There is a phrase in our industry, ‘a business is only ever worth what someone is willing to pay for it’. Well, in my opinion this is absolutely correct. If there isn’t a buyer out there willing to pay the price of the business in question, then the business simply isn’t worth the money you are asking for it. That said, for the purpose of a valuation for loan or security purposes, whether a buyer is out there who is willing to pay a particular price, can only be determined from historic transactions for broadly similar businesses, namely, comparable evidence. It is essential to note that valuation is only ever a starting point for negotiations to commence. That said, there are of course instances where that isn’t the case, but when it comes to selling a business, it is just a starting point.

I think it is essential, whether starting out in business or indeed having been in business for some time, that you know well in advance, preferably from the beginning what the exit strategy is going to be. If that could be through selling the business, then build your business with selling in mind and regularly assessing the strength and growth of your business by its sale price is essential to achieving maximum potential when selling.

I am often asked when the best time to sell is. Frankly, I couldn’t honestly say to sell in January is better than to sell in December. The best time to sell is when you are prepared and ready. Of course, depending on your business, seasonality may well play a part, but primarily, your business needs to be ready for sale. Too many sellers go to market ill prepared for sale and, guess what; they never achieve maximum value.

There are many number of ways to value a business, depending on the buyer and the industry norms. For the purpose of generality and application to a broad spectrum of business types. we will look at two areas, multiple of profits (EBITDA to be exact) and Asset value.

EBITDA Multiple

EBITDA stands for Earnings Before Interest Tax Depreciation and Amortisation. EBIT, i.e. Earnings Before Interest and Tax is essentially the businesses Operating Profit or Net Profit before any tax or interest charges are deducted.

Depreciation and Amortisation are accounting principles that allow the writing off of tangible and intangible (assets you can touch such as a desk or a machine and assets you can’t touch such as goodwill) business assets on the balance sheet by applying a cost to the profit and loss account which represent an annual cost of the particular asset based on its perceived operating life. For example, a company van that is bought for £25,000 and perceived to last 5 years will be charged to the balance sheet at £5,000 per year for example.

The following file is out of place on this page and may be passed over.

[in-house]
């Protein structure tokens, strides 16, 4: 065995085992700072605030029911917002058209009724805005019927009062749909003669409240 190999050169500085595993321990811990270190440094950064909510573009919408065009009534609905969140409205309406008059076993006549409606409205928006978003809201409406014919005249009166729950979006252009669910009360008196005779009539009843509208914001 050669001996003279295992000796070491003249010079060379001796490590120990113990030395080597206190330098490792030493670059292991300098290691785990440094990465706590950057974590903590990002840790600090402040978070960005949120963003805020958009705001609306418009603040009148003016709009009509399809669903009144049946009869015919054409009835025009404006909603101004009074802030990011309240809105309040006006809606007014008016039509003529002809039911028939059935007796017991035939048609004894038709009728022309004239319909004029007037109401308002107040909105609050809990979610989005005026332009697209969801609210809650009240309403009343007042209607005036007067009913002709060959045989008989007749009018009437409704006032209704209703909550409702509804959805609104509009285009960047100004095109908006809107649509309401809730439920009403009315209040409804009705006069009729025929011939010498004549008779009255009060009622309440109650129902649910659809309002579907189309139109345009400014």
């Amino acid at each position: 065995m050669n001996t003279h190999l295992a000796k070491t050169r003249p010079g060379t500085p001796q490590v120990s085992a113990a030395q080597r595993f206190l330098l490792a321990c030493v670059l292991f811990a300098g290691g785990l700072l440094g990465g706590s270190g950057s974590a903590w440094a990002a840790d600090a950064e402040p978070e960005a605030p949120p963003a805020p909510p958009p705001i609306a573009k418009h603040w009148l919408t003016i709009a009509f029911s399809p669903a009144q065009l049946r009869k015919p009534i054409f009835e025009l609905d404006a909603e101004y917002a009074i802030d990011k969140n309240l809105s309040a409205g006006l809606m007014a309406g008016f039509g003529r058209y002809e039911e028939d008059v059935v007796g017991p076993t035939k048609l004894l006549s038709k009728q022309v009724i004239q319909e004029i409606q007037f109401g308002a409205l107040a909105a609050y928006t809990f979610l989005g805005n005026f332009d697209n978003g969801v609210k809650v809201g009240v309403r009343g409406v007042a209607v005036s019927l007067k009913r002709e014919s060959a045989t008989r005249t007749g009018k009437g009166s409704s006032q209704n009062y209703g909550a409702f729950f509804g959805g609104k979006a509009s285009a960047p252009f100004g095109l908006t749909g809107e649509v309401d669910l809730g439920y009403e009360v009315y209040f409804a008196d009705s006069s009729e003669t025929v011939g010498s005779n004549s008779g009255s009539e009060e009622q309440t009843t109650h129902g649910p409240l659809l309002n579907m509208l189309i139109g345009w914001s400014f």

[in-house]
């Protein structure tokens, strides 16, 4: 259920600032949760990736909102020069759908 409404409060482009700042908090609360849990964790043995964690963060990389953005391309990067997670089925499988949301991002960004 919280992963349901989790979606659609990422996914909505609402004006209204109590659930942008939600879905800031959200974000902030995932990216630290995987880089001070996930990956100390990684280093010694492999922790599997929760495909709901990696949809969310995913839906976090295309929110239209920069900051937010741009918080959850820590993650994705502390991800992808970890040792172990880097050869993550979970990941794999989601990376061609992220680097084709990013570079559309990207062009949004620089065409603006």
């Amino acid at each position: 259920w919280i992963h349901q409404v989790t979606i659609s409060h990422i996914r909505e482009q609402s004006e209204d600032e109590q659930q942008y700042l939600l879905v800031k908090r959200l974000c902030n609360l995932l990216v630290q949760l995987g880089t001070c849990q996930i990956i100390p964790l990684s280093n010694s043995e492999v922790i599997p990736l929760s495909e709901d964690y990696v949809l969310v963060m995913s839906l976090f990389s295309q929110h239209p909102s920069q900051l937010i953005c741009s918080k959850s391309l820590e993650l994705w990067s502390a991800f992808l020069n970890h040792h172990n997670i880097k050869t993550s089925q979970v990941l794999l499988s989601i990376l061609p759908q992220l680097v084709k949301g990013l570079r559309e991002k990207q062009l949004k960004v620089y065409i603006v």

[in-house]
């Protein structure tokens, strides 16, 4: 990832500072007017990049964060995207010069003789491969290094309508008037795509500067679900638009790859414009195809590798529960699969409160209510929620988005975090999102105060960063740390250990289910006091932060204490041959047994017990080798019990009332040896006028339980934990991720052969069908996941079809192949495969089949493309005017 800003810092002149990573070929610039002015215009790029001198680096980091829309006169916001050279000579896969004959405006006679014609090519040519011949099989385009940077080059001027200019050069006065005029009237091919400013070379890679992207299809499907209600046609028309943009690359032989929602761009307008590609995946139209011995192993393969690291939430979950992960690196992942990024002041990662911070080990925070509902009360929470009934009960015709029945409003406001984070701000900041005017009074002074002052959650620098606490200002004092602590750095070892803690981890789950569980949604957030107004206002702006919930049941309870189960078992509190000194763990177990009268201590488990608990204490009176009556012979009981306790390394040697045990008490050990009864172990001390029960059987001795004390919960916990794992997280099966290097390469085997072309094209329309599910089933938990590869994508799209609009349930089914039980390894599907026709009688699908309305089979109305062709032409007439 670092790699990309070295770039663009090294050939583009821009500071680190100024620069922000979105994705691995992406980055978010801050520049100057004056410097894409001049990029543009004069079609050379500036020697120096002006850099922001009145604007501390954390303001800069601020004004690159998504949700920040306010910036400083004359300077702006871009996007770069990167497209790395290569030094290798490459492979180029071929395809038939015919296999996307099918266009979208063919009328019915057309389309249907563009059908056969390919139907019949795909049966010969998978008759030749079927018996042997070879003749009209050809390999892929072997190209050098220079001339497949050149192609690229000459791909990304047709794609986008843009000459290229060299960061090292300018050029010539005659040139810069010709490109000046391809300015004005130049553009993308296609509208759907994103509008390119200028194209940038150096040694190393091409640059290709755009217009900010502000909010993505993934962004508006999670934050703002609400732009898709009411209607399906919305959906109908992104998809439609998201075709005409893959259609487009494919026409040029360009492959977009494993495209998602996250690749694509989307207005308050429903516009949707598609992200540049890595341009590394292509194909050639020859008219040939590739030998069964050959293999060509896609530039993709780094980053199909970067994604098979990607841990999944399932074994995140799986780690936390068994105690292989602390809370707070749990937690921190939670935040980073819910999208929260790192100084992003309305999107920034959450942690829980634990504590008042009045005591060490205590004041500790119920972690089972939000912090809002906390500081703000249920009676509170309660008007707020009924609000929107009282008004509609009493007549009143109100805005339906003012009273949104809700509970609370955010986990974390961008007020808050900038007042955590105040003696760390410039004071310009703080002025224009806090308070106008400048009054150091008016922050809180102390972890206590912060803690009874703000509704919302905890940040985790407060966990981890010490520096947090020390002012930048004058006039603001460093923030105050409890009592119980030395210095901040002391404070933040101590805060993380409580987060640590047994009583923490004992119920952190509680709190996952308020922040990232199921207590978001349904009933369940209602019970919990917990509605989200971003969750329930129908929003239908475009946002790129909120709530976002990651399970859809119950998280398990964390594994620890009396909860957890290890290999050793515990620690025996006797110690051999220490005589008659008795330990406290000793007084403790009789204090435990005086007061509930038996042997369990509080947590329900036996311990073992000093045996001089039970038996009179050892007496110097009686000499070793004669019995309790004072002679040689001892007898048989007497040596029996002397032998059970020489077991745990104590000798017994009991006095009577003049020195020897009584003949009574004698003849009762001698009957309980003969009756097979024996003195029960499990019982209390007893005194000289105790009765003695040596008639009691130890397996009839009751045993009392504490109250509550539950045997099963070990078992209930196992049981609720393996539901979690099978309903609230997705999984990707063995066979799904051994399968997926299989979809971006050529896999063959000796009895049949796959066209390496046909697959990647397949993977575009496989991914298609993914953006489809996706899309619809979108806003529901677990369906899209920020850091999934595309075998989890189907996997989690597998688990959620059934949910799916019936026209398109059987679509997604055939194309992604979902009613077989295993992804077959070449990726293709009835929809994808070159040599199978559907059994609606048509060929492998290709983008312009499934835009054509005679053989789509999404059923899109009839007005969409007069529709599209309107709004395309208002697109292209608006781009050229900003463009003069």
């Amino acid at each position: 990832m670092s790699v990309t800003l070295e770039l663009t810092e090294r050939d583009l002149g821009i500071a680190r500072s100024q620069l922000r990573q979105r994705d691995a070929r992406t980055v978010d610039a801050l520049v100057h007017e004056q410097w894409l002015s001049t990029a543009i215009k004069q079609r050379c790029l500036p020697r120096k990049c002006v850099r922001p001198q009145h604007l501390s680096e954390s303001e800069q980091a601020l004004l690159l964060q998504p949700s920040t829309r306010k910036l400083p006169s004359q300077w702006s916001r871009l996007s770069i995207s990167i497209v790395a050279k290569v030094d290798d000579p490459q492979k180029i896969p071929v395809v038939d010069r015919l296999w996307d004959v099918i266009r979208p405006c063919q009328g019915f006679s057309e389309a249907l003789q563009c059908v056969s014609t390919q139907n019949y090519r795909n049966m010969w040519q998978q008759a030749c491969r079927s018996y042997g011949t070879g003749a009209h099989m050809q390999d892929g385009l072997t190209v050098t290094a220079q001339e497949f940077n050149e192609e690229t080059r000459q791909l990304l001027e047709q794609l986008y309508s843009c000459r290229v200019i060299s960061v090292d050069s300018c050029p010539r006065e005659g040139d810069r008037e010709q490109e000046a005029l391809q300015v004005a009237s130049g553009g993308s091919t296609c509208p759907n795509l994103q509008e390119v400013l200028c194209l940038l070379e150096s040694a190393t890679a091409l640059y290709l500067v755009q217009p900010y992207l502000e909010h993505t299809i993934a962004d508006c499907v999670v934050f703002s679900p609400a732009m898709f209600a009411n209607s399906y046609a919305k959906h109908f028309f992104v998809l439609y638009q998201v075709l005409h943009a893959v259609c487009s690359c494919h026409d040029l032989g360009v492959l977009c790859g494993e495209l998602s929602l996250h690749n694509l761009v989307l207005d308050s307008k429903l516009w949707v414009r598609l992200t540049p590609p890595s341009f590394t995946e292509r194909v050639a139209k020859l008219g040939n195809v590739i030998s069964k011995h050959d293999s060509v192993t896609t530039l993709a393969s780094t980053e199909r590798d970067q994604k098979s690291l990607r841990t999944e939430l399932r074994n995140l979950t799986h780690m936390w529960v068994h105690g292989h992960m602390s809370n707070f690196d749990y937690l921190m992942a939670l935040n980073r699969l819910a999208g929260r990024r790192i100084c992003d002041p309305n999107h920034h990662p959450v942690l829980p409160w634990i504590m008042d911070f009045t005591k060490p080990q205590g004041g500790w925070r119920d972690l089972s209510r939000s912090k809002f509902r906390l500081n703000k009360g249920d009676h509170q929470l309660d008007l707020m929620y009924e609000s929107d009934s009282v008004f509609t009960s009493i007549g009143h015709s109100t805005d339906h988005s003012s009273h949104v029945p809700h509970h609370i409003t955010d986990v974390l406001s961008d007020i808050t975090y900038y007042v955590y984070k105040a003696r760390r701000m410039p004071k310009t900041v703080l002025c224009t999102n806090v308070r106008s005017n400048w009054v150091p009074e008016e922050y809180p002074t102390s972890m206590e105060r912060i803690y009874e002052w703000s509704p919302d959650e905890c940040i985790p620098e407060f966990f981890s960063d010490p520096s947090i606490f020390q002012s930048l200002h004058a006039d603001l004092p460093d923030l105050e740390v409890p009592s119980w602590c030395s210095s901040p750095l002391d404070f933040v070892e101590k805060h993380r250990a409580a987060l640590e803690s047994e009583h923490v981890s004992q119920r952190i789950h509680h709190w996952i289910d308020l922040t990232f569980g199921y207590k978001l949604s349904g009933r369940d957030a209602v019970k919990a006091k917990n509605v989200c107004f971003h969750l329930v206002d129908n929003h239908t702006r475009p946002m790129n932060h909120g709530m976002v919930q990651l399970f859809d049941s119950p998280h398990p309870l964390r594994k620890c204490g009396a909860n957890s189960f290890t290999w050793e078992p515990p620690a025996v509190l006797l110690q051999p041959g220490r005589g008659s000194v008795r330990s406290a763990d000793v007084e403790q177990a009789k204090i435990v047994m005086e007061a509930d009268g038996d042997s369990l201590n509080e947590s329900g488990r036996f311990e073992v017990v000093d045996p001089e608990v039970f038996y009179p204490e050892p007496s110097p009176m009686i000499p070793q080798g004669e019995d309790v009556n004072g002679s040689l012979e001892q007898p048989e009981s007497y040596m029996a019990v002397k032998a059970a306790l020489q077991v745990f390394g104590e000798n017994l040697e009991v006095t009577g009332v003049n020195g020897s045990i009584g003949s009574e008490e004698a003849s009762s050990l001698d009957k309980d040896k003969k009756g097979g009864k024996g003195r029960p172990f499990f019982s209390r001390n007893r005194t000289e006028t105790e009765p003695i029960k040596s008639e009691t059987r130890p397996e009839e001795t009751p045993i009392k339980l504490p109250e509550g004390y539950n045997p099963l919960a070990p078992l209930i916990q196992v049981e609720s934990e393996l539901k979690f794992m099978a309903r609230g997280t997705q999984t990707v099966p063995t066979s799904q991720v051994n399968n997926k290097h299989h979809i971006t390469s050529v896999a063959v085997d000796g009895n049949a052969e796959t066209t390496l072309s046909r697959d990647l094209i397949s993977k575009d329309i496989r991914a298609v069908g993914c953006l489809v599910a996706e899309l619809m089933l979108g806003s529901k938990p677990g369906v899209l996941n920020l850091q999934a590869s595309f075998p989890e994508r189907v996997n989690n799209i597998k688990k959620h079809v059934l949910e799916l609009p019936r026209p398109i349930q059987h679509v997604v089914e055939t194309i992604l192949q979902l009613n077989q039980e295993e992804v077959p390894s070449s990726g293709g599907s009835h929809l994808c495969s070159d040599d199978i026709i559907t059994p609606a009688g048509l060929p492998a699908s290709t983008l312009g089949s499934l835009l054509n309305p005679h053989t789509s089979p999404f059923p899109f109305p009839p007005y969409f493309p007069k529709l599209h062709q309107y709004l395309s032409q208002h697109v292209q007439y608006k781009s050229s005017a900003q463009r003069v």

Multiples vary with sector and the businesses position, but essentially the EBITDA multiple is exactly what it says; a multiplier that is multiplied against the EBITDA figure. It is worthy noting, that one off and exceptional costs should always be added back in to EBITDA too, although there is no acronym for this.

It is possible to see a wide range of multiples used in business valuation, from one times EBITDA to twenty odd times. For the majority of small, owner operated businesses, you would be looking to achieve between one and three times EBITDA. A good broker can share actual sale prices and multiples with you which means you know the price you are asking is a good negotiation starting point.

Asset Value

Where the assets of the business are worth more than the EBITDA multiplied sum above, it would be unrealistic to use the multiple valuation method. Instead, the value is in the assets and so you would want to sell the assets for current value.

If you are a limited company, you may need to do certain things to prepare for sale, such as reconstituting your balance sheet, i.e. bringing the actual value of fixed assets for example up to date to reflect the market value of those assets rather than the artificial depreciated value that your accountant has put into the balance sheet.

If you are a sole trader or partnership, i.e. not a limited company, you will simply need to make sure you know the value of your assets and ensure they are free from any encumbrance, namely finance agreements or other restrictions.

In reality, a sole trader or partnership could value the assets themselves by looking on the internet to get valuations of similar assets. You may achieve a small premium for the fact the business is in situ and trading so again, seeking advice is key to achieving the best value.

Top Tips for success:

Build your business with selling in mind.

If you intend to sell, don’t leave it until you’re ready to take the plunge to prepare the business, it can take atlas three years to properly prepare for sale. Too many business sellers are ill prepared for sale and, guess what, they lose value!

Don’t make yourself indispensable

A business owner that does all of the work is, by all accounts, all of the business. If you have staff, use them wisely and try to build a business that could easily operate without you. The more reliance the business has on you to succeed; the lower the value will be.

Accounting for the tax man

I hear so many times, that a businesses accountant shows the accounts in the best possible way to save tax. So often, this results in lower stated profits. If your business is making money, then why wouldn’t you pay the tax that’s due. In any case, whatever your stance on this topic, the more you can show in the bottom line in the few years leading up to sale, the better and the more you will get at sale. If you’re not prepared to do that, be prepared to take less when selling it’s that simple.

Get advice

A good advisor is essential. Someone with experience in your sector and who has handled the sale of similar businesses. A final point, if you instruct professional advisors, check the terms of business because all too often they contain cancellation clauses. Also, don’t be wowed by an over exuberant asking price, check the market and see what else is for sale similar to compare pricing and never be afraid to ask for real examples of sold prices.